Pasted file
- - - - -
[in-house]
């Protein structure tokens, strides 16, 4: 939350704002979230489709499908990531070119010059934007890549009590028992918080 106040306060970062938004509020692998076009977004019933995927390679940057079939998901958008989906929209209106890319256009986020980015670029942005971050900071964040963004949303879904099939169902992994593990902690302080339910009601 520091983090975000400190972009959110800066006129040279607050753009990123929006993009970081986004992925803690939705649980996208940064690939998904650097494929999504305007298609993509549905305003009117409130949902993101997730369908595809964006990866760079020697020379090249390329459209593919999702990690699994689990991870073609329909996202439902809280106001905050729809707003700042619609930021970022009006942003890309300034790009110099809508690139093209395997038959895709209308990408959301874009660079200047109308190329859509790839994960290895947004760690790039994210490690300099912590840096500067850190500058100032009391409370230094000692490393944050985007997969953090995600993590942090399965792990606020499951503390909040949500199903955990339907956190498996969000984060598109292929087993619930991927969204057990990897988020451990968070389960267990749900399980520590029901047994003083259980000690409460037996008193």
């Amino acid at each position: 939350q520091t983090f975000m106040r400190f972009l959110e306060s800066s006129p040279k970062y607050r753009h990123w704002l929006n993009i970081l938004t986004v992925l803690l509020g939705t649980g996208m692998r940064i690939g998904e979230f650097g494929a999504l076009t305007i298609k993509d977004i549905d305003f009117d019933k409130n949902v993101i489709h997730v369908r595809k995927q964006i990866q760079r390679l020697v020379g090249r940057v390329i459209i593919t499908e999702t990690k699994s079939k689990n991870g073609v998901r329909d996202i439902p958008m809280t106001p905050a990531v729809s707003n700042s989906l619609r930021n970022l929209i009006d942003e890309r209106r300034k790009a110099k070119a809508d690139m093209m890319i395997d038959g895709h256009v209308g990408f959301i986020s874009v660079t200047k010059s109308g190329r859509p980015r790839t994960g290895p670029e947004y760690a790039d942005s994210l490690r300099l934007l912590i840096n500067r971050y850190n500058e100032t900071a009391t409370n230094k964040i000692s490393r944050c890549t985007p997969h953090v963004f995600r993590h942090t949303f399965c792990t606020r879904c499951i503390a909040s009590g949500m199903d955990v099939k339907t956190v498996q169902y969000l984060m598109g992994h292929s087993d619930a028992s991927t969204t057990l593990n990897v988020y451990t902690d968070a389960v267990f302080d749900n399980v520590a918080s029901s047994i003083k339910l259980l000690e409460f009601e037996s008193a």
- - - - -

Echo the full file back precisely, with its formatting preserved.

[in-house]
């Protein structure tokens, strides 16, 4: 939350704002979230489709499908990531070119010059934007890549009590028992918080 106040306060970062938004509020692998076009977004019933995927390679940057079939998901958008989906929209209106890319256009986020980015670029942005971050900071964040963004949303879904099939169902992994593990902690302080339910009601 520091983090975000400190972009959110800066006129040279607050753009990123929006993009970081986004992925803690939705649980996208940064690939998904650097494929999504305007298609993509549905305003009117409130949902993101997730369908595809964006990866760079020697020379090249390329459209593919999702990690699994689990991870073609329909996202439902809280106001905050729809707003700042619609930021970022009006942003890309300034790009110099809508690139093209395997038959895709209308990408959301874009660079200047109308190329859509790839994960290895947004760690790039994210490690300099912590840096500067850190500058100032009391409370230094000692490393944050985007997969953090995600993590942090399965792990606020499951503390909040949500199903955990339907956190498996969000984060598109292929087993619930991927969204057990990897988020451990968070389960267990749900399980520590029901047994003083259980000690409460037996008193």
């Amino acid at each position: 939350q520091t983090f975000m106040r400190f972009l959110e306060s800066s006129p040279k970062y607050r753009h990123w704002l929006n993009i970081l938004t986004v992925l803690l509020g939705t649980g996208m692998r940064i690939g998904e979230f650097g494929a999504l076009t305007i298609k993509d977004i549905d305003f009117d019933k409130n949902v993101i489709h997730v369908r595809k995927q964006i990866q760079r390679l020697v020379g090249r940057v390329i459209i593919t499908e999702t990690k699994s079939k689990n991870g073609v998901r329909d996202i439902p958008m809280t106001p905050a990531v729809s707003n700042s989906l619609r930021n970022l929209i009006d942003e890309r209106r300034k790009a110099k070119a809508d690139m093209m890319i395997d038959g895709h256009v209308g990408f959301i986020s874009v660079t200047k010059s109308g190329r859509p980015r790839t994960g290895p670029e947004y760690a790039d942005s994210l490690r300099l934007l912590i840096n500067r971050y850190n500058e100032t900071a009391t409370n230094k964040i000692s490393r944050c890549t985007p997969h953090v963004f995600r993590h942090t949303f399965c792990t606020r879904c499951i503390a909040s009590g949500m199903d955990v099939k339907t956190v498996q169902y969000l984060m598109g992994h292929s087993d619930a028992s991927t969204t057990l593990n990897v988020y451990t902690d968070a389960v267990f302080d749900n399980v520590a918080s029901s047994i003083k339910l259980l000690e409460f009601e037996s008193a």